Alipay, the mobile payments company spun off by Chinese e-commerce giant Alibaba in 2011, has announced a significant relaunch of its Android app which has become a digital wallet enabling payments. Alipay — China’s top online payment services — says a version for the iPhone will be available “soon”.
The app, which has been downloaded more than 50 million times, has been rebranded ‘Alipay Wallet’, and that change of name perfectly represents its shift from merely facilitating e-payments to handling online-to-offline (O2O) payments. Overhauled with a significant redesign, it can store and manage a range of payment methods, including credit cards, gift cards and coupons.
Money is transferred via the Internet, barcodes, QR codes and an interesting ‘sound wave payment’ technology. The first three will be familiar to most, but the latter is a feature that uses white noise to communicate between devices and transfer funds between Alipay Wallet users.
Alipay brings extensive expertise and support from the payment world, but it is coming under pressure from Sina’s Weibo microblogging service and Tencent‘s WeChat messaging app, both of which are moving into payments from a background of social.
Sina — which recently passed 400 million registered users — is focused on monetizing its popular, Twitter-like service, and it has tested various payment trials. The most recent saw it work with Chinese smartphone Xiaomi to sell the firm’s smartphones via Weibo, using Sina Pay — its own payment service, formerly known as Weibo Wallet. That partnership saw 50,000 units sold in just five minutes, showing its potential for the future.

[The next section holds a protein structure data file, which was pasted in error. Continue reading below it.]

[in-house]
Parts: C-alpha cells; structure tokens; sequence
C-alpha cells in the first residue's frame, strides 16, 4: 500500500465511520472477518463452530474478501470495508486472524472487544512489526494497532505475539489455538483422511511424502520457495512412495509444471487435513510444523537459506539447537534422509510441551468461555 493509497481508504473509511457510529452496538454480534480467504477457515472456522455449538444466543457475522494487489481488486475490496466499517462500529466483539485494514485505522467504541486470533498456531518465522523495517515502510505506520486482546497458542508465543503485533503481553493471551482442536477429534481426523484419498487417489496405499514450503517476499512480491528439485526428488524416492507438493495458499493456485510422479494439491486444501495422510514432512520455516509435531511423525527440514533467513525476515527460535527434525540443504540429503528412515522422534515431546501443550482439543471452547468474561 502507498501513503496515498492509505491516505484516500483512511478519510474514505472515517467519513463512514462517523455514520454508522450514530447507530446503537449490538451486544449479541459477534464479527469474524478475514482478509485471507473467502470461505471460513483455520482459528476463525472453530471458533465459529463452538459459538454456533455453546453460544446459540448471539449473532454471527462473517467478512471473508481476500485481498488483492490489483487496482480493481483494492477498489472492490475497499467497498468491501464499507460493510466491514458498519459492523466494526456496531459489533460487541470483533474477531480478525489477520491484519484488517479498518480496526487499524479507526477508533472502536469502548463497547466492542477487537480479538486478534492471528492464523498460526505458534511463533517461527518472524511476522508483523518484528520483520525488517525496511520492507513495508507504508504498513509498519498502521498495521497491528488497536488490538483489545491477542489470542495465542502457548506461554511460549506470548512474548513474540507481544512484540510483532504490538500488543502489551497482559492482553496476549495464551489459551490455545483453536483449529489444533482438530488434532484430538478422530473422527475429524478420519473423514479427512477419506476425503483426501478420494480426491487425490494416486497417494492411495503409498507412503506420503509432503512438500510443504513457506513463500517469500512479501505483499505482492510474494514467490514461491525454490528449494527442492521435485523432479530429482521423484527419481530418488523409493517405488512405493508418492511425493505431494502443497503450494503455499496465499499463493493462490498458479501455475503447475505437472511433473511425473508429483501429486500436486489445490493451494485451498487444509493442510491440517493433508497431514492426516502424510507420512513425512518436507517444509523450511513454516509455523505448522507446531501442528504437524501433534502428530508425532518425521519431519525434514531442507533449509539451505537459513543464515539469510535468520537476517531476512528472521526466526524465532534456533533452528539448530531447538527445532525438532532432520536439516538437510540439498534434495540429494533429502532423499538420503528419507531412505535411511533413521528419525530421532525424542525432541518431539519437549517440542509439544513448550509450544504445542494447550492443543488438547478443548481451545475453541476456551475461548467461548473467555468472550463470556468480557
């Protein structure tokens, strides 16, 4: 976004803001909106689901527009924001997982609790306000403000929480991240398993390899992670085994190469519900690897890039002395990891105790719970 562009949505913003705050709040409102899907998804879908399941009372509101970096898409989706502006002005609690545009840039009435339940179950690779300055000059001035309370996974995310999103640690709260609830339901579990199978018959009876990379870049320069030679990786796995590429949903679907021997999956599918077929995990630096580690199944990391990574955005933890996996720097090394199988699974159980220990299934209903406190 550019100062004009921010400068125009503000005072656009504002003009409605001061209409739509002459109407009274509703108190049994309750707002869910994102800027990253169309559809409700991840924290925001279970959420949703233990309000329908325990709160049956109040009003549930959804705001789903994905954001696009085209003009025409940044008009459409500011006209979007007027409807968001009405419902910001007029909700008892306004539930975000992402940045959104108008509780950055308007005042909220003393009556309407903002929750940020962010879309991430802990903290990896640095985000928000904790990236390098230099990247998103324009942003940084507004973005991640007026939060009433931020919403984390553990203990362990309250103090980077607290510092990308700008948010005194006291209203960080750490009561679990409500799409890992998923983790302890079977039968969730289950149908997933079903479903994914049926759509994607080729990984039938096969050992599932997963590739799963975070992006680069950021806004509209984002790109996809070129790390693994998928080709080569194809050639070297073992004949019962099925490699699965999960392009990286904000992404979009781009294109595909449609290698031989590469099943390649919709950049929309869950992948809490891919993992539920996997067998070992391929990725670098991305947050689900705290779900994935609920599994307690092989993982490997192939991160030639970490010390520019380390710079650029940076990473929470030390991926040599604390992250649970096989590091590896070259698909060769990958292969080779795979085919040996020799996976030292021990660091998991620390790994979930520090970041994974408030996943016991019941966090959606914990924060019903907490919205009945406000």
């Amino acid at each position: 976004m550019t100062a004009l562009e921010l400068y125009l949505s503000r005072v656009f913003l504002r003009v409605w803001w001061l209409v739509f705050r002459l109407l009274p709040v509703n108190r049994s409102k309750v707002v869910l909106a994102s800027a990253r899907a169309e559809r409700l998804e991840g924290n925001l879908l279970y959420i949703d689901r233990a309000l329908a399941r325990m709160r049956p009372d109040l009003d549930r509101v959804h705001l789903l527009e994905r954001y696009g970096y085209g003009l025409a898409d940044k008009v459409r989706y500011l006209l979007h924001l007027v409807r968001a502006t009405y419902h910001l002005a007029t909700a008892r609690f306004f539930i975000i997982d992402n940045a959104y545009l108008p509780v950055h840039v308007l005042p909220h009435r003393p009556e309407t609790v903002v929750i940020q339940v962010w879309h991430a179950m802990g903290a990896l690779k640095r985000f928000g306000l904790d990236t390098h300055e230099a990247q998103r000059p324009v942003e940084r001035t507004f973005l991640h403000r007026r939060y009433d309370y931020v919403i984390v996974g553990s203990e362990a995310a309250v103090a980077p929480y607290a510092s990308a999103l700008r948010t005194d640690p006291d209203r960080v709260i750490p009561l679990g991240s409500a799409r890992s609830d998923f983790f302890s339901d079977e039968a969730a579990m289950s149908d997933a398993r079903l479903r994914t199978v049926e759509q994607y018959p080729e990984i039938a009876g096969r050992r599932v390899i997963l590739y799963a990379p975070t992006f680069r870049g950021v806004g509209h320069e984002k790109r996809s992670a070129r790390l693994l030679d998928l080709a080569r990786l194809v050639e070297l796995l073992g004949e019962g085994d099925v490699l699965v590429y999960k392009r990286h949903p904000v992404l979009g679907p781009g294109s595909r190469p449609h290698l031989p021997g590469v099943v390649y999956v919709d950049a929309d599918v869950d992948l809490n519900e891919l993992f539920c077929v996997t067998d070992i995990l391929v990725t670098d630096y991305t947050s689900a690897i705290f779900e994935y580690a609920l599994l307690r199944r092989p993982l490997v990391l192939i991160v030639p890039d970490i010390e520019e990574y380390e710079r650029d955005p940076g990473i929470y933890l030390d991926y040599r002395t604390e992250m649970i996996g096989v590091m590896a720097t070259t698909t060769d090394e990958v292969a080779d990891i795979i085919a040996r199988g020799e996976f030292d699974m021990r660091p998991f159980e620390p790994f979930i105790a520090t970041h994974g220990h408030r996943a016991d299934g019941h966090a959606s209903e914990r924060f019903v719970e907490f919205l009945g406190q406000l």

Tencent, on the other hand, is a more obvious competitor since it owns the Tenpay payment platform. Last year, the company confirmed that Tenpay is being integrated into WeChat, a messaging service that passed 300 million downloads this week. WeChat is tremendously popular in China. Already users share photos simply by ‘shaking’ their phones, and it isn’t difficult to imagine a scenario whereby payments could be made in the same way using the app. Given its popularity, WeChat is likely to become a major competitor to Alipay.
Alipay appears to make reference to its socially-focused rivals when it says that smartphone payment “adoption will be retarded until credible standards emerge”. As the sole member of the trio to have an established history in payments, it is unsurprisingly emphasizing the robustness of its own solution.
Like Paypal in the West, Alipay is in a good position in the e-commerce space in China. As we reported last month, the company captured 47 percent of the RMB 976.4 billion ($157 billion) in online payments that were made during the third quarter of 2012. Tenpay took second place with 20.4 percent and, with Tencent’s WeChat strategy emerging, it is looking to increase its share of the pie.
Alipay is arguably in the best position to become China’s de facto digital payment platform, but it will be interesting to see what strategies the challengers adopt.
➤ Alipay Wallet: Android
Headline image via Thinkstock, app image via Alipay